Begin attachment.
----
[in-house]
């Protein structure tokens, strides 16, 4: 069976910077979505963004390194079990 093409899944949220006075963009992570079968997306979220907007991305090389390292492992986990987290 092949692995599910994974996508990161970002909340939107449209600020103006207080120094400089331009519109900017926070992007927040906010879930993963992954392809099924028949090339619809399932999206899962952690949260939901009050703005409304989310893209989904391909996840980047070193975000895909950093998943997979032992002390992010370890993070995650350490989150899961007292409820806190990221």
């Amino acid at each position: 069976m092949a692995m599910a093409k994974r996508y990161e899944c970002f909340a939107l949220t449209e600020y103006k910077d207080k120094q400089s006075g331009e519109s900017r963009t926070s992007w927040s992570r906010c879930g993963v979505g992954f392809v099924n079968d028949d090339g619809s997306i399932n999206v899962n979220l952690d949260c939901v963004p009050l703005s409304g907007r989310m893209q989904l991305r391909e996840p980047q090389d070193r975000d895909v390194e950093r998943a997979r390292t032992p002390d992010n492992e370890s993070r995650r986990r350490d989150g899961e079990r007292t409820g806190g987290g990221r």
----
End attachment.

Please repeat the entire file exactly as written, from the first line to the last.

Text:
[in-house]
């Protein structure tokens, strides 16, 4: 069976910077979505963004390194079990 093409899944949220006075963009992570079968997306979220907007991305090389390292492992986990987290 092949692995599910994974996508990161970002909340939107449209600020103006207080120094400089331009519109900017926070992007927040906010879930993963992954392809099924028949090339619809399932999206899962952690949260939901009050703005409304989310893209989904391909996840980047070193975000895909950093998943997979032992002390992010370890993070995650350490989150899961007292409820806190990221």
């Amino acid at each position: 069976m092949a692995m599910a093409k994974r996508y990161e899944c970002f909340a939107l949220t449209e600020y103006k910077d207080k120094q400089s006075g331009e519109s900017r963009t926070s992007w927040s992570r906010c879930g993963v979505g992954f392809v099924n079968d028949d090339g619809s997306i399932n999206v899962n979220l952690d949260c939901v963004p009050l703005s409304g907007r989310m893209q989904l991305r391909e996840p980047q090389d070193r975000d895909v390194e950093r998943a997979r390292t032992p002390d992010n492992e370890s993070r995650r986990r350490d989150g899961e079990r007292t409820g806190g987290g990221r």